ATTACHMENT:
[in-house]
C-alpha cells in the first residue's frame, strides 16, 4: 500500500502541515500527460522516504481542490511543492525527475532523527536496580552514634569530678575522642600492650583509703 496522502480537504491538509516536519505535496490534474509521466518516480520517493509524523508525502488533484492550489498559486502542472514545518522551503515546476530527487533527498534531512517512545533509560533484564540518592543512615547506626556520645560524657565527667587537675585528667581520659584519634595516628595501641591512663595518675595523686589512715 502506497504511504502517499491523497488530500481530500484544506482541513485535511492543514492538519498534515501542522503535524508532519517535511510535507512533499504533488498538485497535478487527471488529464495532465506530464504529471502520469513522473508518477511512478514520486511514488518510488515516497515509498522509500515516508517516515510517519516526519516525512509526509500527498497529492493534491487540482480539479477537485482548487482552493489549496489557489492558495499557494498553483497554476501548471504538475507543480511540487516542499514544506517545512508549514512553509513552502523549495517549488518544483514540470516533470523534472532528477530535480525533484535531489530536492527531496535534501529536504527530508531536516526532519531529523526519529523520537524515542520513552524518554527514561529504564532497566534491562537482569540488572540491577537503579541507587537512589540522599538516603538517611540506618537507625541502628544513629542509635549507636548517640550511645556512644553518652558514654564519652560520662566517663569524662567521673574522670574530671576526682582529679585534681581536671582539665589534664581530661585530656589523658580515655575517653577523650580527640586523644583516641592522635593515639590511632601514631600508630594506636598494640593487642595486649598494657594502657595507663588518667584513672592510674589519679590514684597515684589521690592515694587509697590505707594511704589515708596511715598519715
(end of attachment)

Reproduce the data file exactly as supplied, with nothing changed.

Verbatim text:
[in-house]
C-alpha cells in the first residue's frame, strides 16, 4: 500500500502541515500527460522516504481542490511543492525527475532523527536496580552514634569530678575522642600492650583509703 496522502480537504491538509516536519505535496490534474509521466518516480520517493509524523508525502488533484492550489498559486502542472514545518522551503515546476530527487533527498534531512517512545533509560533484564540518592543512615547506626556520645560524657565527667587537675585528667581520659584519634595516628595501641591512663595518675595523686589512715 502506497504511504502517499491523497488530500481530500484544506482541513485535511492543514492538519498534515501542522503535524508532519517535511510535507512533499504533488498538485497535478487527471488529464495532465506530464504529471502520469513522473508518477511512478514520486511514488518510488515516497515509498522509500515516508517516515510517519516526519516525512509526509500527498497529492493534491487540482480539479477537485482548487482552493489549496489557489492558495499557494498553483497554476501548471504538475507543480511540487516542499514544506517545512508549514512553509513552502523549495517549488518544483514540470516533470523534472532528477530535480525533484535531489530536492527531496535534501529536504527530508531536516526532519531529523526519529523520537524515542520513552524518554527514561529504564532497566534491562537482569540488572540491577537503579541507587537512589540522599538516603538517611540506618537507625541502628544513629542509635549507636548517640550511645556512644553518652558514654564519652560520662566517663569524662567521673574522670574530671576526682582529679585534681581536671582539665589534664581530661585530656589523658580515655575517653577523650580527640586523644583516641592522635593515639590511632601514631600508630594506636598494640593487642595486649598494657594502657595507663588518667584513672592510674589519679590514684597515684589521690592515694587509697590505707594511704589515708596511715598519715